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The Bride Without Shoes

Nov. 18, 1972. It was the day after our wedding. I remember driving on Interstate 70 East, away from Kansas City toward the Lake of the Ozarks in Missouri. It was a snowy and windy day, but inside our little car, a 1970 orange-colored Maverick, it was warm and cozy. It was the place where we wanted to be. It was our car. It represented our new world. It was just the two of us, starting our life together.

We had dreamed of spending our honeymoon strolling the Ozarks hills and visiting many quaint places. The snow that was coming down, wet and heavy, was redesigning our plans. That did not bother us. What was important to us was that we were together. It snowed for two days. On the third day, although there were 10 inches of snow on the ground, we decided to get out to explore the area.

As we were leaving our hotel, I realized that my wife Teri did not bring shoes that I thought were appropriate for walking in the snow. She was wearing dress shoes. Wanting to exert my newly acquired role and responsibility of “provider,” I said to her, “Let’s go buy you a pair of boots.” So, off we went in the orange Maverick looking for a place to buy boots.

After a few miles on winding country roads, we came upon a small town where the streets were barely passable. There we found a shoe store. I got out of the car and stood in the street, ankle deep in snow. I wondered how Teri would get to the store through piles of slush and mud without getting wet and dirty. Then I had an idea.

I walked to the passenger side of the car, opened the door and picked Teri up in my arms. There I was, at the center of town, carrying my beautiful bride to buy her boots. I carried her all the way inside the store while bystanders who had noticed what was happening started clapping.

It was a gallant gesture that impressed my young bride, and it has remained a vivid memory in Teri’s mind. In fact, it has become the source of teasing between us. From time to time she reminds me of what I did and asks when I am going to carry her again with so much enthusiasm.

Carrying each other. The fact is that I have, and she has carried me many times. Spouses that want to succeed need to learn to carry each other’s burdens. Teri carried me when I was sick; she looked after my needs and helped me recuperate after surgery. She carried me when I lost my job and supported me for six months while I was looking for another one. I have done the same for her. When she went back to school, I accepted the sacrifice of evenings and weekends scheduled around her schoolwork.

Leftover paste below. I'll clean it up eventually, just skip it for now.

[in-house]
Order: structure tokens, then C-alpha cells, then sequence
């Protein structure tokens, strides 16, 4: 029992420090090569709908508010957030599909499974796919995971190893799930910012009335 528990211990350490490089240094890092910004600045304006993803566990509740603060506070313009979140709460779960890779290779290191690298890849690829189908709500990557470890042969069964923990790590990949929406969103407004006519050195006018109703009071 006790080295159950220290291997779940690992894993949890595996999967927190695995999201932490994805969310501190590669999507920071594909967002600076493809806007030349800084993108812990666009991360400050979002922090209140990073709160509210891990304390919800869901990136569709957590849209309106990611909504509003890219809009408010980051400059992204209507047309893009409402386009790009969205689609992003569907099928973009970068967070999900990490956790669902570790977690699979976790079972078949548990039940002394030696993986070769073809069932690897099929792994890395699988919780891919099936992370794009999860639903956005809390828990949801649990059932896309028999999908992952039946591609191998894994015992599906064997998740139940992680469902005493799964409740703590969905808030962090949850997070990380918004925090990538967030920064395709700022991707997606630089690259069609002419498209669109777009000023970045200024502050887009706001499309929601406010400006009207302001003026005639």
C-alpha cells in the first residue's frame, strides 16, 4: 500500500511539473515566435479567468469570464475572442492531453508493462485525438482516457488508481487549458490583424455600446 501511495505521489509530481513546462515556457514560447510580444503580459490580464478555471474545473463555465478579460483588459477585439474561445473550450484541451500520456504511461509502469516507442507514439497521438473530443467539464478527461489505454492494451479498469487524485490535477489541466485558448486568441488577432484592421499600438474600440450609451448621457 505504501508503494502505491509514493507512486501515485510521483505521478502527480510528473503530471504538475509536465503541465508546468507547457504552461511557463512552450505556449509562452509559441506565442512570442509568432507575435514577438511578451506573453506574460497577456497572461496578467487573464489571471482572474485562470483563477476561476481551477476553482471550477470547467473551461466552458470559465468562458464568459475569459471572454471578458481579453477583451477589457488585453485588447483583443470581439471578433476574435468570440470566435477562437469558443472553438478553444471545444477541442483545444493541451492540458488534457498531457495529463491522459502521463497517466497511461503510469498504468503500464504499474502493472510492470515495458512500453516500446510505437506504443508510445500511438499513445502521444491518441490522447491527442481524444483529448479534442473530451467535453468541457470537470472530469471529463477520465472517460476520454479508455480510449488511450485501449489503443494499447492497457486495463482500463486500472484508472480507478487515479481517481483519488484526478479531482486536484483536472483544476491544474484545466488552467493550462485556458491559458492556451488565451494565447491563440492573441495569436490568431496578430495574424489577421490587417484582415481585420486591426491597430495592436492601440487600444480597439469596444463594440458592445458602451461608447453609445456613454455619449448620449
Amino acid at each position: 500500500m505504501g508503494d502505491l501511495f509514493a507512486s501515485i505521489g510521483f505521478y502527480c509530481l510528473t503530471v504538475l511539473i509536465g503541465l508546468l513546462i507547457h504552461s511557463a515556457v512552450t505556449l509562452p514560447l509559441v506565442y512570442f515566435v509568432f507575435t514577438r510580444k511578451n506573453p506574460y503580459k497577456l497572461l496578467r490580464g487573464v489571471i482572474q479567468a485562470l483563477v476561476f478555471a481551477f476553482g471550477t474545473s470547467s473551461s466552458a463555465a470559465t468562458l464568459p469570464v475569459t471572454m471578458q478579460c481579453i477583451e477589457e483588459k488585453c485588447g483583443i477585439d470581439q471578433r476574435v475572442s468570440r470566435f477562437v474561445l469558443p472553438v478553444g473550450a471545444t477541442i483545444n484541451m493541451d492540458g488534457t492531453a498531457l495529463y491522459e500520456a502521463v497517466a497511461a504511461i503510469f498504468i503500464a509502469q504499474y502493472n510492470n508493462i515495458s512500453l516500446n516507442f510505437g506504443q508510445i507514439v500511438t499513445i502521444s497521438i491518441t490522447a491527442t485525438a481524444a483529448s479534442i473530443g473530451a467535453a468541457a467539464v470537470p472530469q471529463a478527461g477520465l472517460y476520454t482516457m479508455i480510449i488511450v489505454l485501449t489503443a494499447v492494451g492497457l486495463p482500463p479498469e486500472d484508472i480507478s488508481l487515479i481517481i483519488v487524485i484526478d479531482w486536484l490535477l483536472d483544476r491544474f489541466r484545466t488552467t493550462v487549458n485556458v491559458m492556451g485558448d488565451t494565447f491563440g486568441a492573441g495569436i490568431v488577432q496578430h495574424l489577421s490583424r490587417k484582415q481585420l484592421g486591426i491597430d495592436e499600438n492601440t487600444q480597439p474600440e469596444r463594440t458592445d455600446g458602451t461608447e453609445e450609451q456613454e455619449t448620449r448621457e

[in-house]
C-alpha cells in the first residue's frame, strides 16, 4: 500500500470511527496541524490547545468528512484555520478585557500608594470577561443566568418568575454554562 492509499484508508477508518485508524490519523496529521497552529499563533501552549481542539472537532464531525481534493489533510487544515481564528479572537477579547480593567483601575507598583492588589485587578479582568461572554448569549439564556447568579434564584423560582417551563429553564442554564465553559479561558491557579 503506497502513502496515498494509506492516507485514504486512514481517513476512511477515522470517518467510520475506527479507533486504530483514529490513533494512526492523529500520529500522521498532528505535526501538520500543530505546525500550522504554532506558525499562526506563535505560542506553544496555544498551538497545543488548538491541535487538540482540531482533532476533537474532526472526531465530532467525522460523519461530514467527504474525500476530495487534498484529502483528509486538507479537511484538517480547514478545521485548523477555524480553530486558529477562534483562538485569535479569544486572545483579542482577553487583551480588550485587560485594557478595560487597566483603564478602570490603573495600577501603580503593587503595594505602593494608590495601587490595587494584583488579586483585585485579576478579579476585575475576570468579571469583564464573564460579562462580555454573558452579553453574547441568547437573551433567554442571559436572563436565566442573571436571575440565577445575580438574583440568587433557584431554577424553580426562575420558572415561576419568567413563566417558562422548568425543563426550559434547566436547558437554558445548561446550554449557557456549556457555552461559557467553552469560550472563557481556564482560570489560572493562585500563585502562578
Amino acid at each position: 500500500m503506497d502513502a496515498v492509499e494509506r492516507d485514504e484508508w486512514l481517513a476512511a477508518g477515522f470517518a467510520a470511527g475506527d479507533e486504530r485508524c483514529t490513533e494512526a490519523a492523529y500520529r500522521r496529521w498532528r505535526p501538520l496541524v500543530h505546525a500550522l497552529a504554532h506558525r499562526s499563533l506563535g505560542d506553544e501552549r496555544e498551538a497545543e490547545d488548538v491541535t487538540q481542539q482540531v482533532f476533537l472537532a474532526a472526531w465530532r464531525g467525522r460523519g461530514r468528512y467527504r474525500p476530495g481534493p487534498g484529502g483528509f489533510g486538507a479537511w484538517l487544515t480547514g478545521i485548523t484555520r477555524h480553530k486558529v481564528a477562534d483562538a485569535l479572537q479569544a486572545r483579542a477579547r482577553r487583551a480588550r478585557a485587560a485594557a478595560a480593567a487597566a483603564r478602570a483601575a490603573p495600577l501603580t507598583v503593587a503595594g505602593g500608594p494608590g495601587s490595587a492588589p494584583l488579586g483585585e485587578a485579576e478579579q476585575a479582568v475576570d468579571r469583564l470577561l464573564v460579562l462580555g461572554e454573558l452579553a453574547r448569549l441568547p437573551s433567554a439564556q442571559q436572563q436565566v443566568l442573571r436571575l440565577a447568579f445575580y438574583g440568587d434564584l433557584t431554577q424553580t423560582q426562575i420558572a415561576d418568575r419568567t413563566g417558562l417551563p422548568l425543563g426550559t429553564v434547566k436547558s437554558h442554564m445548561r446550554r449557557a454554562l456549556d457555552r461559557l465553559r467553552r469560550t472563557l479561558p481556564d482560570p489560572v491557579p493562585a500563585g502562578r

One critical lesson to be learned about helping each other is the importance of a positive attitude.

Just imagine how Teri and I would remember that day had I picked up my new bride and complained that she was too heavy, and that my feet were getting wet and muddy, or that it was not worth the trouble. Instead, I wanted to take care of Teri, which is what I had promised in my wedding vows just a few days before.

Taking care of one’s spouse’s needs demands sacrifice.

A recent study on Sacrifice as a Predictor of Marital Outcomes found that couples’ attitudes about sacrificing for each other affect their happiness and satisfaction.

“Sacrifice may be one of the more tangible ways that partners can demonstrate genuine commitment to the relationship in the day-to-day of life together,” according to the study.

Self-giving and sacrifice are essential elements of Christian love. Pope emeritus Benedict XVI wrote in his encyclical “God Is Love” (Deus Caritas Est) that married love is not self-seeking, but seeks the good of the beloved, and mature love is ready and willing for sacrifice.

Christian spouses have the benefit of their faith to understand how to embrace the necessary sacrifices required in marriage. They know that God stands by them with his graces, ready to help them carry one another’s burdens.

The Catechism of the Catholic Church reminds us that “Christ dwells with them [the spouses], gives them the strength to take up their crosses and to follow him, to rise again after they have fallen, to forgive one another, and to bear one another’s burdens” (CCC #1642).

Questions for reflection: When is a time your spouse sacrificed for you? How often do you pray for God’s help in the face of sacrifices you are asked to make for the sake of your relationship?

John Bosio is a former marriage and family therapist, director of religious education and diocesan family life coordinator. He and his wife Teri are authors of several books on family ministry and marriage. Visit